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I have thought intuitively that when a force is applied on a material, the material responds by stress which is the internal force. And then, because of this internal force, the material undergoes some deformation, which is the strain.

So in this way, the stress induces the strain.

Later, I have come across the concept of stiffness tensor (from Hooke's law), the one that relates stress to strain. And it is computed as the partial derivative of stress with respect to strain, from here the stress could vary with respect to change of strain, and thus we get the stiffness tensor.

So this means that both stress and strain could contribute to each others. But how could the strain induces stress? The cause of deformation is stress, so how come stress could be changed due to strain?

Unless, stress induces strain, then while particles are changing their position, they also induce stress??

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3 Answers 3

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Does the strain induces stress or does the stress induces strain? Or is it both ways?

When we are dealing with mechanical stress and strain, which is what we deal with most frequently, it is normally the stress resulting from loading that induces strain.

On the other hand, if we are dealing with thermal stress, strain can induce stress if the body is constrained from expansion or contraction.

For example, take a metal bar and place the ends between two fixed surfaces. Heat the bar. When the bar attempts to elongate it will be constrained from doing so by the fixed surfaces resulting in compressive stress. Or take a heated bar and attach the ends to fixed surfaces. When the bar cools and attempts to shorten the constraints will prevent it from doing so, resulting in tensile stress.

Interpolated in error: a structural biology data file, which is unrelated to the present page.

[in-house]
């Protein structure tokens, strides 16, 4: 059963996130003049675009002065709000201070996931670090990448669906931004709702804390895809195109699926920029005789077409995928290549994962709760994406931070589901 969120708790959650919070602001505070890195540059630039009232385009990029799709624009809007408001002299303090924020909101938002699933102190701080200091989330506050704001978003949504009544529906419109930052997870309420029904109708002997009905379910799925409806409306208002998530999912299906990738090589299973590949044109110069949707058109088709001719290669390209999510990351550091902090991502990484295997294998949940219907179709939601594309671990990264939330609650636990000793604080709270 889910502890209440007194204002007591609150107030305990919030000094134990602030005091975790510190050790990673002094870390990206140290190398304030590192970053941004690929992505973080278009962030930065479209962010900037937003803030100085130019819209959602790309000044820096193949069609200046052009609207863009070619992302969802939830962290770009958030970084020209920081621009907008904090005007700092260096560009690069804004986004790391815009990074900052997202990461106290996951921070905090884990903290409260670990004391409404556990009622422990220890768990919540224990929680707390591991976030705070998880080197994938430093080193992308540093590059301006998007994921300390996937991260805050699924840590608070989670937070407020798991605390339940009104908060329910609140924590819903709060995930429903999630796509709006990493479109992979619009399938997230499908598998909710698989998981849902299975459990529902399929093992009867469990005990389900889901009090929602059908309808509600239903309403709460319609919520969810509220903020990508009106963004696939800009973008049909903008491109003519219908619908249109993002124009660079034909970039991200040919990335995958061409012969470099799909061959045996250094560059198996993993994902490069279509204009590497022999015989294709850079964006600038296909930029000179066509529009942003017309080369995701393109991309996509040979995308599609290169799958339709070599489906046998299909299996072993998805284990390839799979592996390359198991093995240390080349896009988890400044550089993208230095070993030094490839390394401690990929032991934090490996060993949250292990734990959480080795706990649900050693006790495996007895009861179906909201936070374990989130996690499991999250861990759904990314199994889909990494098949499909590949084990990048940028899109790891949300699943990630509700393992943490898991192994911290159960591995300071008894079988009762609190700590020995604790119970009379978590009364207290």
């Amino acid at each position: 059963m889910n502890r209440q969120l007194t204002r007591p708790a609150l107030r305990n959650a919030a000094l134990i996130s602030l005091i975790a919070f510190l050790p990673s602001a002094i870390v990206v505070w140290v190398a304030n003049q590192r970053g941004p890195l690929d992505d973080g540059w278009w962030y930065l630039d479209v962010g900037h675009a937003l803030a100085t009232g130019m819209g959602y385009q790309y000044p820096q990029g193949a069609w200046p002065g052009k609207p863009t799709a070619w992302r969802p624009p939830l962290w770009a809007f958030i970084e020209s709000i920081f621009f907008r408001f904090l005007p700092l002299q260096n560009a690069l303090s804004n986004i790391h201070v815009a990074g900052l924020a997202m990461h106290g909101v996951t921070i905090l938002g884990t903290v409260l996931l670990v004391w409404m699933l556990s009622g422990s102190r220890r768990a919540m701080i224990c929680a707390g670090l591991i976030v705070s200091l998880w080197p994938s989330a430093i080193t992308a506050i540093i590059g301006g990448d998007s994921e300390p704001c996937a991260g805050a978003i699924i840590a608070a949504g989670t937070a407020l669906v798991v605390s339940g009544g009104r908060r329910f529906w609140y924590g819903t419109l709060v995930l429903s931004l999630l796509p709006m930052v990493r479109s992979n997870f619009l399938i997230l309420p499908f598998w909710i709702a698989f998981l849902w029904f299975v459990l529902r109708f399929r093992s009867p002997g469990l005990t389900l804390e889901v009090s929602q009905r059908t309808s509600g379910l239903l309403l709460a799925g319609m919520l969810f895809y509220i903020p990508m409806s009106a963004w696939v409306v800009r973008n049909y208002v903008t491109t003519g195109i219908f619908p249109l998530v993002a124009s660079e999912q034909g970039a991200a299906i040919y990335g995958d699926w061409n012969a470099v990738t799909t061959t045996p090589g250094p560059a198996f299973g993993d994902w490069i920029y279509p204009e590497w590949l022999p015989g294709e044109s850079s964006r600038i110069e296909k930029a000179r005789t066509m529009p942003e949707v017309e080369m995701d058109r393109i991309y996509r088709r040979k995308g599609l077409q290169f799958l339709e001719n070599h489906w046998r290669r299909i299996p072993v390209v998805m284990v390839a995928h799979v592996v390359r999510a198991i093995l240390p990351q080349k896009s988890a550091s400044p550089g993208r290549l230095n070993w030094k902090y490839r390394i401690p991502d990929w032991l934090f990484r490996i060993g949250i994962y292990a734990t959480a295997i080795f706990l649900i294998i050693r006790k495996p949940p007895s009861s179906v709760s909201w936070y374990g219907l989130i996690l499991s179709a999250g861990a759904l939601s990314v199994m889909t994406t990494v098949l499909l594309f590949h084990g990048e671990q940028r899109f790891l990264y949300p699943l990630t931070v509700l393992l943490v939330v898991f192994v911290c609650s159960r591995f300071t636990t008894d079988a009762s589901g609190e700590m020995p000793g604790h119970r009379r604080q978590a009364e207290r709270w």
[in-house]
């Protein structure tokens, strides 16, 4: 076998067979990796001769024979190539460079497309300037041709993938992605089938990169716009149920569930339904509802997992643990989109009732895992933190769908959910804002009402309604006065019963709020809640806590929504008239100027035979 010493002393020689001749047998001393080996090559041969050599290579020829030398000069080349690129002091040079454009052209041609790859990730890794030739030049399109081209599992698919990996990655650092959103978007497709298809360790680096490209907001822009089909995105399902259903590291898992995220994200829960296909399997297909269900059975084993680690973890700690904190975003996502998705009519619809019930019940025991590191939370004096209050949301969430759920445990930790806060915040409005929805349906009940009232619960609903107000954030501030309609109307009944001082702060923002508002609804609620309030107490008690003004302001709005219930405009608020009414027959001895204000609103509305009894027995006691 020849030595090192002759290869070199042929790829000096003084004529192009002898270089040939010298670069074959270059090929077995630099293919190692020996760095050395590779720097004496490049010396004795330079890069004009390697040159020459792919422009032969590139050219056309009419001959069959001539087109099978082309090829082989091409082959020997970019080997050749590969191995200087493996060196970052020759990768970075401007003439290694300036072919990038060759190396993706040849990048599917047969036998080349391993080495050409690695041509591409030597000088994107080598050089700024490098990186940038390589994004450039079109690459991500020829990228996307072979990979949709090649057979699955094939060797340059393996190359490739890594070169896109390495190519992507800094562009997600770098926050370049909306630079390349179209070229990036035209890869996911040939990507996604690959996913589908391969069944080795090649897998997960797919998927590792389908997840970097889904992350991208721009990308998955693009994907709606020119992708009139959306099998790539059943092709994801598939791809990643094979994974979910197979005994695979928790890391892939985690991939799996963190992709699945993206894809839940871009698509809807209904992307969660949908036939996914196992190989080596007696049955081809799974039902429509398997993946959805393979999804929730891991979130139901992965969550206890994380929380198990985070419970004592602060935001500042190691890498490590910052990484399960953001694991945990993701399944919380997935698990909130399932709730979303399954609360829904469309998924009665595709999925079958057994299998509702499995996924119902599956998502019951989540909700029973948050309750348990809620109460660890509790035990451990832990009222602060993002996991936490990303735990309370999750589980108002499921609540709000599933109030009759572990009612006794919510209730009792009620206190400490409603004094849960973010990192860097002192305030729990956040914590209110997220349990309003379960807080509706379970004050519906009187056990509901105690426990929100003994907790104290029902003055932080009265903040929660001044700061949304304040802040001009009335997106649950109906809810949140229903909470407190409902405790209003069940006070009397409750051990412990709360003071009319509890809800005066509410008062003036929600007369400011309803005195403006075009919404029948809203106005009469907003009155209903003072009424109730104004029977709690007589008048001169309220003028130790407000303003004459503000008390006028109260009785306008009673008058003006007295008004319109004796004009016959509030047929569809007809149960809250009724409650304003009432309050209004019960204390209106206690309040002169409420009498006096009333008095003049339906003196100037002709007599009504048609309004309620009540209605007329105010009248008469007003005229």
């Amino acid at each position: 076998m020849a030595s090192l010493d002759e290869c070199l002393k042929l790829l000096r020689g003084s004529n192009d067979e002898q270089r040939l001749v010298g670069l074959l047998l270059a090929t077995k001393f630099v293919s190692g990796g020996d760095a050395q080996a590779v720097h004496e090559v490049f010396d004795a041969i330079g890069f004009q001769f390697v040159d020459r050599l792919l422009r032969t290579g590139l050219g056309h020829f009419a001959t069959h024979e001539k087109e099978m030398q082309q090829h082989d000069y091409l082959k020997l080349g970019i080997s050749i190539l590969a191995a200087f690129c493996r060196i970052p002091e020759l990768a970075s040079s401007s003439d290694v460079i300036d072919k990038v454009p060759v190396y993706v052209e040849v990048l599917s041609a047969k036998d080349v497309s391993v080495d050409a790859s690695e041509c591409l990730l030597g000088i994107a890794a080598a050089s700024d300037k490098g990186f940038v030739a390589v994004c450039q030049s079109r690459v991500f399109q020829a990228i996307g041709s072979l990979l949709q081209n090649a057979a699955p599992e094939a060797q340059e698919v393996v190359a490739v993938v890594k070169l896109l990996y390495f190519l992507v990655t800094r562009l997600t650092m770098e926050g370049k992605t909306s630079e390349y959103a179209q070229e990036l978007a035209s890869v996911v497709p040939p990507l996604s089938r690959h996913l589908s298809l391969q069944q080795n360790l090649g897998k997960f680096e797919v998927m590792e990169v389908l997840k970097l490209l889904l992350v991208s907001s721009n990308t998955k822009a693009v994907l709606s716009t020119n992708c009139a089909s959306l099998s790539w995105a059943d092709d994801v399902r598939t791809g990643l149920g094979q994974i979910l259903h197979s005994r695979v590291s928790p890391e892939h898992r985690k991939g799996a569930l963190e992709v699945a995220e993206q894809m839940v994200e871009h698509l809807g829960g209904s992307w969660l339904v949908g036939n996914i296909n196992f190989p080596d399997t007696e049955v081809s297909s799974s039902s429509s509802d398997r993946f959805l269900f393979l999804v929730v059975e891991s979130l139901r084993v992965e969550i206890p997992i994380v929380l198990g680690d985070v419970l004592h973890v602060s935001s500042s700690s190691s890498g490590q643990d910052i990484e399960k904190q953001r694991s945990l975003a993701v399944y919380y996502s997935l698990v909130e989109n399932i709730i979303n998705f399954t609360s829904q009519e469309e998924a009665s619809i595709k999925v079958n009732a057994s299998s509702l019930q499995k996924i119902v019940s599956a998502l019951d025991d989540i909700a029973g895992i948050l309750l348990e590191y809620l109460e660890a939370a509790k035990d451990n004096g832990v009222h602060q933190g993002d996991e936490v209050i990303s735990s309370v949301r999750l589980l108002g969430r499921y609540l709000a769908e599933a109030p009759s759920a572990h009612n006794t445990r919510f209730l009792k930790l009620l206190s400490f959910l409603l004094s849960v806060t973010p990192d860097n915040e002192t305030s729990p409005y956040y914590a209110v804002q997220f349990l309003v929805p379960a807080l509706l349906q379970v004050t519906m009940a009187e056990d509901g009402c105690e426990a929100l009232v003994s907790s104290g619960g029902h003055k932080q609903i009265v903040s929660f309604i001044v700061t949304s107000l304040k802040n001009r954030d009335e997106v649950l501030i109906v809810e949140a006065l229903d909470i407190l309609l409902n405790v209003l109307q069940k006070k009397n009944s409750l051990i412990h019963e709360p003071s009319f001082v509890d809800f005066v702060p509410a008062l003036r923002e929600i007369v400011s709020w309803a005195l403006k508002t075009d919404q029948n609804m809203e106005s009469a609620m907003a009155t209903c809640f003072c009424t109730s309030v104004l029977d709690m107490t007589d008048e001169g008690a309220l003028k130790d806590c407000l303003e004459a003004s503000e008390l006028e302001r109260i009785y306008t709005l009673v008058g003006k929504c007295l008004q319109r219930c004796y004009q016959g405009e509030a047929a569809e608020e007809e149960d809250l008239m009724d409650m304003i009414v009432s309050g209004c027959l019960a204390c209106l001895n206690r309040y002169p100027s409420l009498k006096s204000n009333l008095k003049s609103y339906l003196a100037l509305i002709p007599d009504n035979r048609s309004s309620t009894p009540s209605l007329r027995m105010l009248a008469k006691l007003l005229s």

Hope this helps.

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  • $\begingroup$ Thanks! Just one more thing, but if the bar is constrained and fixed from both sides, there will be no strain, no? If it wasn't allowed to contract or elongate, this means no strain is taking place, and thus no stress. I'm still a bit confused. $\endgroup$
    – user134613
    Commented Oct 22, 2021 at 8:50
  • $\begingroup$ @user134613: In this example, the strain is not the length difference between the constrained hot bar and the constrained cold bar (which is zero, as you said). It is the length difference between an un-constrained hot bar and an un-constrained cold bar. To actually measure it, an additional experiment with an un-constrained bar would be needed. $\endgroup$
    – Menno
    Commented Oct 22, 2021 at 9:21
  • $\begingroup$ @Menno sorry I still don't understand :( $\endgroup$
    – user134613
    Commented Oct 22, 2021 at 10:19
  • $\begingroup$ @user134613 It's the stress that results from the strain that could have occurred if unrestrained. It is the $dl$ in the following link:engineeringtoolbox.com/… $\endgroup$
    – Bob D
    Commented Oct 22, 2021 at 10:59
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    $\begingroup$ @user134613 Here's another way to think about it. Heat the bar without constraints. It elongates an amount $dl$. Now, in order to return the bar back to its original (unheated) length you would need to apply a compressive stress. That's the thermal stress. $\endgroup$
    – Bob D
    Commented Oct 22, 2021 at 12:48
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In terms of cause and effect, an external force (stress) causes deformation in an object (strain) which in turn induces internal forces (stress) which oppose the external force. If the internal forces are strong enough then deformation stops at the point where the internal forces balance the external force and the object is in equilibrium. If the internal forces are not strong enough then deformation is not limited, and the object will eventually break (although a ductile material may undergo very large deformations without breaking).

Mathematically, it does not matter whether we think of stress as a function of strain, or strain as the inverse function of stress. The mathematical formulation is quite separate from the chain of physical cause and effect.

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TL; DR: boundary conditions
Within the material they are determined self-consistently. However, which one the cause and which is the consequence could be tied to the boundary conditions:

  • If we are given the boundary conditions in terms of the forces applied to the body (the loads), we first have the stress, and the strain follows.
  • if we are given the position of the body boundaries, then we are given strain, and the stress is secondary. Note that this is not simply a question of what we are given mathematically - an object may have strains without any external loads applied to it, as is the case many varieties of steel or concrete (which in many languages is appropriately called by german word beton, literally meaning "stress").
  • It could be both.
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